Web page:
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## “Economics department abandoned econometrics because it was rejecting its models”!

Paul Krugman writes:

OK, several correspondents have weighed in on the story I’d heard about the economics department that abandoned econometrics because it was rejecting its models. It wasn’t quite as alleged, but close enough.

The department in question was the University of Minnesota. For those readers new to this discussion, “freshwater-saltwater” was a distinction originally due to Bob Hall, who noted that the economics departments that had rejected Keynes and anything reminiscent of Keynes were inland schools like Minnesota, Chicago, and Rochester, whereas the places that retained a belief in the usefulness of monetary and fiscal policy were places like MIT, Princeton, and Berkeley.

So the story as I now have it was that there was harsh conflict between the macroeconomic theorists at UMinn, especially Prescott, and the econometricians who had the nasty habit of showing that those models didn’t work. And for at least some period econometrics was dropped as a required course for the Ph.D. — I don’t know whether it has been restored.

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## US Debt Clock

A fancy (and slightly tacky) “real-time” US Debt Clock from which you will probably not be able to draw any conclusions…

via infosthetics

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## Why is the Hodrick-Prescott filter often inappropriate?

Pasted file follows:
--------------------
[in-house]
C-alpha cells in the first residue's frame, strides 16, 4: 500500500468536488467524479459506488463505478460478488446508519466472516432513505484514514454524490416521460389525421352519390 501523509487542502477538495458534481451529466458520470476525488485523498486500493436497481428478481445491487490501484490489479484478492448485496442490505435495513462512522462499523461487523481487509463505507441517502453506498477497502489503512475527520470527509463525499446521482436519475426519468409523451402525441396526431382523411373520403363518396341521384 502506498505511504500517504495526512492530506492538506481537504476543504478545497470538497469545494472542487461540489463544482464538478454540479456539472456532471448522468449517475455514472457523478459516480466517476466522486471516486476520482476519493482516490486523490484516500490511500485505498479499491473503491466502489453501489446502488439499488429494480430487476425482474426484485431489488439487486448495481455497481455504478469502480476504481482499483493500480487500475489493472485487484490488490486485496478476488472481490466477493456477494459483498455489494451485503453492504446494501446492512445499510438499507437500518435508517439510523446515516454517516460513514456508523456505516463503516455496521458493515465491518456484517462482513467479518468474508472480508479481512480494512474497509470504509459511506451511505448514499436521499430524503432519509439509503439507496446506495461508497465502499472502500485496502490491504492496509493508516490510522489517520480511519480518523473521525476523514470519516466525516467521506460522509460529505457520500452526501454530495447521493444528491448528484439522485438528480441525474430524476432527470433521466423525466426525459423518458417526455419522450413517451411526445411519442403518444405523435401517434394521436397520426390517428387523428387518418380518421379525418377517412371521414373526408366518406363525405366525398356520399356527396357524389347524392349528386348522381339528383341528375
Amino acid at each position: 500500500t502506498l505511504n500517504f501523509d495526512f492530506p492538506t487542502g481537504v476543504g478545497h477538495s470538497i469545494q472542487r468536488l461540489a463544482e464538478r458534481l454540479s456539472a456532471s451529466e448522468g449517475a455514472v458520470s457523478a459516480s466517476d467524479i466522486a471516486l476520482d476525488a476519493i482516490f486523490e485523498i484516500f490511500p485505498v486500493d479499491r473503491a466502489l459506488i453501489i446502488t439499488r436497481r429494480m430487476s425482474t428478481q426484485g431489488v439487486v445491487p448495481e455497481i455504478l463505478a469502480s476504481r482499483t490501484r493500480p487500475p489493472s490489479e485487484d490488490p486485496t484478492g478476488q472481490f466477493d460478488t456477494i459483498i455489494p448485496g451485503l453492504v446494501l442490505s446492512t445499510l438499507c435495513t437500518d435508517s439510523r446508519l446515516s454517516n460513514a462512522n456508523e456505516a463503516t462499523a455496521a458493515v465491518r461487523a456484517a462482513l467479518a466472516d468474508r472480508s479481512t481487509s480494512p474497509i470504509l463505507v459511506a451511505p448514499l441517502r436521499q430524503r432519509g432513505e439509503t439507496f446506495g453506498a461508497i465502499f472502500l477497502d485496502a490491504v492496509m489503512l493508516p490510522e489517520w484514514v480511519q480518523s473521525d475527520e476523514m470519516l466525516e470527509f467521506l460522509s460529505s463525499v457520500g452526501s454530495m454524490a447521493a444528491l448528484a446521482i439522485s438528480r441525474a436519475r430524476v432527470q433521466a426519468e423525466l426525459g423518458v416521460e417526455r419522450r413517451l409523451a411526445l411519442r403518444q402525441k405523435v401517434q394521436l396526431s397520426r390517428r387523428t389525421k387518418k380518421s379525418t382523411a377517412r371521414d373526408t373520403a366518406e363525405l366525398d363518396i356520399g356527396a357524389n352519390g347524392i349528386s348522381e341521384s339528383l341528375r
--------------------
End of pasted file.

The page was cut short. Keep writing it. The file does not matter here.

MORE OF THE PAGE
The Hodrick-Prescott (HP) filter is the optimal estimator of the trend component in a smooth trend model with signal-to-noise ratio parameter fixed at 1/1600. It gives the detrended observations, $X_{t}$,  for large samples and t not near the beginning or end of the series

$\displaystyle X_{t}= \left[ \frac{(1-L)^{2}(1-L^{-1})^{2}}{\bar{q}_{\zeta}+ (1-L)^{2}(1-L^{-1})^{2}}\right] Y_{t}$

where $\bar{q}_{\zeta}= \sigma_{\zeta}^{2} / \sigma_{\epsilon}^{2}$.

Bear in mind that if the  smooth trend model was believed to be the true model there would be no reason to apply the HP filter. The filtered data of a smooth trend model contain nothing more than white noise. The belief here is clearly different.

We can easily show that the gain from the detrending filter is given by:

$G(\lambda) = \frac{4(1-cos \lambda)^{2}}{\bar{q}_{\zeta}+4(1-cos \lambda)^{2}} = \frac{16sin^{4}( \lambda /2)}{\bar{q}_{\zeta}+16sin^{4}( \lambda /2)}$

Note that the smaller the ${\bar{q}_{\zeta}}$ the more the filter concentrates on removing low frequencies.

Gain for HP filter

## Phillips Curve with UC 1 – Australian Cycles

The Phillips curve is not dead!